Then I went to two homes that had been completely wiped out by the rains. I drew a general shape of how the home could have been constructed by using the way the participants were gesturing at the land. I showed them the drawing and they agreed and gave possible measurements. Then I went ‘room-to-room, through the areas of debris with small adobe walls, and asked what had been inside the rooms before.
Finally, I conducted focus groups and asked five questions. My questions allowed me to learn whether the community was aware of the dangers of staying in El Milagro, whether they had plans to move or at least reconstruct with stronger materials, and their knowledge of the dangers and possibility of floods prior to floods, moving and beginning invasion. As a native Spanish speaker, I was able to singlehandedly execute the aforementioned methods, with the guidance of my advisor.
What is left of El Milagro?
Across the country 40,000 homes have been affected by the El Niño event that hit Peru March 2017 through May 2017. I was able to see first-hand the devastating effects that the floods had caused upon people’s homes. Home #1 belongs to 43-year-old male living just a block south of the olla comun. (Figure 4) He was my case study that had yet to rebuild his home and was living out of his government provided tent. He explained to me the way his home looked like pre flood as I sketched. During the census exercise, he informed the students that he had a wife and three children. However, due to the safety concerns and lack of home, his wife and children left him to reconstruct and they went to a friend’s house, away from the remnants of their home. What was left was dust and rubble, and a surviving tree.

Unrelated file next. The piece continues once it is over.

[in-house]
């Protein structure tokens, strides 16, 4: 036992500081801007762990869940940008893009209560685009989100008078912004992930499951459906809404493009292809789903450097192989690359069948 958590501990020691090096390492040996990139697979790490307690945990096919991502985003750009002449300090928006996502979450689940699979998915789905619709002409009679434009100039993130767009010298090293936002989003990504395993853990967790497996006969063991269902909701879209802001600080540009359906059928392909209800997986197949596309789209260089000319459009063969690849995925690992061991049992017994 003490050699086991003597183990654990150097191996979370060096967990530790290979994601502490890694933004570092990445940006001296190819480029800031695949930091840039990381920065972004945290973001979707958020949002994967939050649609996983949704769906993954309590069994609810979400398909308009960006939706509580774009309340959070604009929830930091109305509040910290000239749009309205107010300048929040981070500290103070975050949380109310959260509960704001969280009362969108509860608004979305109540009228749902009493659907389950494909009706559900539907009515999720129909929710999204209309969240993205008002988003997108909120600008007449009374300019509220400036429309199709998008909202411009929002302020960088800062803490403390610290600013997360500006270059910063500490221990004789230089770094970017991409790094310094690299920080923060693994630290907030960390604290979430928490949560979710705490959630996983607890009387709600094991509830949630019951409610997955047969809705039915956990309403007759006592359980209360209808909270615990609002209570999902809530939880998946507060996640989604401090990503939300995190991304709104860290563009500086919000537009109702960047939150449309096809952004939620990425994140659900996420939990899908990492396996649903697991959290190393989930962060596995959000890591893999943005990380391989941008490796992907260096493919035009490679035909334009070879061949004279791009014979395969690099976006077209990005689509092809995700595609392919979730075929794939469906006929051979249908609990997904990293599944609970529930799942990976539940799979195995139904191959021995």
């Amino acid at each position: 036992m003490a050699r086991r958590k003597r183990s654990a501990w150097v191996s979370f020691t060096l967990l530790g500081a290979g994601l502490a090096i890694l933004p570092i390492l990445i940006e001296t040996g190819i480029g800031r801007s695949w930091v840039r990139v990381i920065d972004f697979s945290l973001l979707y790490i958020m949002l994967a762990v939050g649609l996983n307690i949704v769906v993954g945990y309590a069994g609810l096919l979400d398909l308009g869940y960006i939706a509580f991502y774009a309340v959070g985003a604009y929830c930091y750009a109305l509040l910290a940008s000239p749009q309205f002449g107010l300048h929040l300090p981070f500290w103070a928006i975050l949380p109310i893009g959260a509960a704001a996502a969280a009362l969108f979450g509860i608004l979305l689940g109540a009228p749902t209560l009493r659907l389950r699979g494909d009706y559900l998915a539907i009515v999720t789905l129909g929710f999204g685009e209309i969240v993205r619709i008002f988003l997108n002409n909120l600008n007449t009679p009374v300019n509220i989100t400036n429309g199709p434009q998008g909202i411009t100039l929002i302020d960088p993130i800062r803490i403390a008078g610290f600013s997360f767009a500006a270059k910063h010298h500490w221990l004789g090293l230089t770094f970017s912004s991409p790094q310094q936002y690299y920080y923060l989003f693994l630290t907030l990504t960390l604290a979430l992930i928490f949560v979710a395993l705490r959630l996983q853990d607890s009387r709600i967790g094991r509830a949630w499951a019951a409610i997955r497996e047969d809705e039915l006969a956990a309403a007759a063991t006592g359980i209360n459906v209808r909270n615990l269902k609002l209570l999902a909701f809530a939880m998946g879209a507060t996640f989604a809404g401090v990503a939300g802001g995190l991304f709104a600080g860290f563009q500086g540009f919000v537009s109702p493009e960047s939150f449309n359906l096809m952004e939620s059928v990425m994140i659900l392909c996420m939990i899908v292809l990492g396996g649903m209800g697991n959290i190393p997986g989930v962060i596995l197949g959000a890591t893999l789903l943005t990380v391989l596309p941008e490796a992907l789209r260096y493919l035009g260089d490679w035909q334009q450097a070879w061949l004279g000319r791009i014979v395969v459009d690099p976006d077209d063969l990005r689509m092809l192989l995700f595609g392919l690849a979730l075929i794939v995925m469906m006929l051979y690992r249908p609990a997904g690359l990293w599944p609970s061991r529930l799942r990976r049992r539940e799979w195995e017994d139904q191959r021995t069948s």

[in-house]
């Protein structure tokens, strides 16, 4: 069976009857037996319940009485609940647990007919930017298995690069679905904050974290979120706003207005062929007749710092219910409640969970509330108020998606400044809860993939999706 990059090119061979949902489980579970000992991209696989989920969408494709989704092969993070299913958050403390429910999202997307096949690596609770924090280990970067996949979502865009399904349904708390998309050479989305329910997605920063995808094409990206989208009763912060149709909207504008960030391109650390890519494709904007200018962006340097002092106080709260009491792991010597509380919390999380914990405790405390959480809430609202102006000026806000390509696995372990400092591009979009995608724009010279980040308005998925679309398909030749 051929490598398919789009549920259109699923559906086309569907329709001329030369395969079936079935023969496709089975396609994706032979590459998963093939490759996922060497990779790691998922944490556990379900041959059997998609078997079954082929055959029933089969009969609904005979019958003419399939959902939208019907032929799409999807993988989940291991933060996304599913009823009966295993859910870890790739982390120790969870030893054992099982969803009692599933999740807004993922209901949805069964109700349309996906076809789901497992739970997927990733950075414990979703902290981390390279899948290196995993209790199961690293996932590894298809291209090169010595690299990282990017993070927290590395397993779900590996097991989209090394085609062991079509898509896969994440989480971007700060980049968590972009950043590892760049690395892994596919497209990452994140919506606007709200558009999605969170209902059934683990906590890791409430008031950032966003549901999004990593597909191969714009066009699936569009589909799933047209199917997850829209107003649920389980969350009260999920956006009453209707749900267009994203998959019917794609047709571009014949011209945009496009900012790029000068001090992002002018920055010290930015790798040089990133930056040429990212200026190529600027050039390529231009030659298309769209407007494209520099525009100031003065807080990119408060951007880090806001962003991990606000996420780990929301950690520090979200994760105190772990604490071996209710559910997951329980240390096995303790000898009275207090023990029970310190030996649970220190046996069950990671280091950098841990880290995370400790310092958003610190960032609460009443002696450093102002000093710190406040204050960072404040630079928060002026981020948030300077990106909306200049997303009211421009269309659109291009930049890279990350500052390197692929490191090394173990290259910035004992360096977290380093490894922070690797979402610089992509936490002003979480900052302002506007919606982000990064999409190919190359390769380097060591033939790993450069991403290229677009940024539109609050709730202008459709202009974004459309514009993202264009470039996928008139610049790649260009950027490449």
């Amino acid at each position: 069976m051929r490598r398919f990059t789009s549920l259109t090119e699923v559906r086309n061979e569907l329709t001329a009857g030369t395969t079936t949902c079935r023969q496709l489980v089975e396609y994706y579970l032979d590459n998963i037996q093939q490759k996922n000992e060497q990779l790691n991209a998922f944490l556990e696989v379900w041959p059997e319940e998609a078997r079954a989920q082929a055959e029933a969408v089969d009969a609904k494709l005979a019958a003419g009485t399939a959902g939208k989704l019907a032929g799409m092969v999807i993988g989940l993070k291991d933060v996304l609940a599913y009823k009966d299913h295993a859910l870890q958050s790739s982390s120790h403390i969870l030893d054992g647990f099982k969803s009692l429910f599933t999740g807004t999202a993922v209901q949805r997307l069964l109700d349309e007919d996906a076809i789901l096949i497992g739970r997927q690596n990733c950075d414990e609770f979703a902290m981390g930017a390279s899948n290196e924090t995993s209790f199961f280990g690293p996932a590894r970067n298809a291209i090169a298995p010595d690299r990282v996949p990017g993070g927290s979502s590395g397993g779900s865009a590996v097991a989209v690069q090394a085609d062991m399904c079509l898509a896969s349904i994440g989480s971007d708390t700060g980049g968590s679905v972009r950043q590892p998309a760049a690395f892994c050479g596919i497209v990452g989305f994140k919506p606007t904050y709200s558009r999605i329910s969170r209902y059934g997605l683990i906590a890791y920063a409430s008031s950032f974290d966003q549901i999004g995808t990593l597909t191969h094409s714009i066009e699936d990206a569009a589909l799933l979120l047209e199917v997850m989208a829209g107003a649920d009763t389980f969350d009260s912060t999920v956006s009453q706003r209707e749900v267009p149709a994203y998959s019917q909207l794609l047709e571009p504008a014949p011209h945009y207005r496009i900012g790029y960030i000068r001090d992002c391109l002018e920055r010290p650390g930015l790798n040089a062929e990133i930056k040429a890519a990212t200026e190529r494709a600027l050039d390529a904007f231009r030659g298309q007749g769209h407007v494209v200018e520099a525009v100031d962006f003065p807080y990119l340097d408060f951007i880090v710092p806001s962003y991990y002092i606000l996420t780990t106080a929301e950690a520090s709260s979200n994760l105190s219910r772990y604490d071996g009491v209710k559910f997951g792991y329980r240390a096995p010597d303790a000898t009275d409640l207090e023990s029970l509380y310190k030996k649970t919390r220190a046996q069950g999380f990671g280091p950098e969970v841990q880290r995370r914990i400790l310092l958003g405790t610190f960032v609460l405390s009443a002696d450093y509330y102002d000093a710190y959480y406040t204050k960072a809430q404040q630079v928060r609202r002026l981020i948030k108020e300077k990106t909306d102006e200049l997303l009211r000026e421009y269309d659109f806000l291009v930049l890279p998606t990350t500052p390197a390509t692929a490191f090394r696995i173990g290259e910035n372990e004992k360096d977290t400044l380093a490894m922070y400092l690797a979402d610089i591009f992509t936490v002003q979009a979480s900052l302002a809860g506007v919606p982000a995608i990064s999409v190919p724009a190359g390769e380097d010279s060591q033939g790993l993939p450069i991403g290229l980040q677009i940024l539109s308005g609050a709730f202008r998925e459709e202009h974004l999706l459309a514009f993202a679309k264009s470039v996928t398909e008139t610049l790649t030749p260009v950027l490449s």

Figure 4: Home #1: Completely destroyed during El Niño event. This is a sketch of how the home was set up pre flood: according to informant
The second home that I went to see belonged to a 61-year-old woman living with her nephew. (below, right) They have been slowly reconstructing after the floods because their home had been completely destroyed. They were left with nothing and provided the government standard tent after the events. She explained to me that before there were actual walls for her room and animal corral, as well as a border, but now there was only adobe bricks scattered around the area. Those adobe bricks marked her properties’ boundary. The water picked up everything, from her kitchen supplies to her bed. Inside the government issued tent one can see her nephew doing that day’s homework. She tells me that the one good thing about the floods is that it has expanded her garden. When the water was rushing through, plants that normally grow only in the mountain region of Peru floated along, so she picked them up and replanted them as soon as she could. Now she has a larger variety of plants available for her use.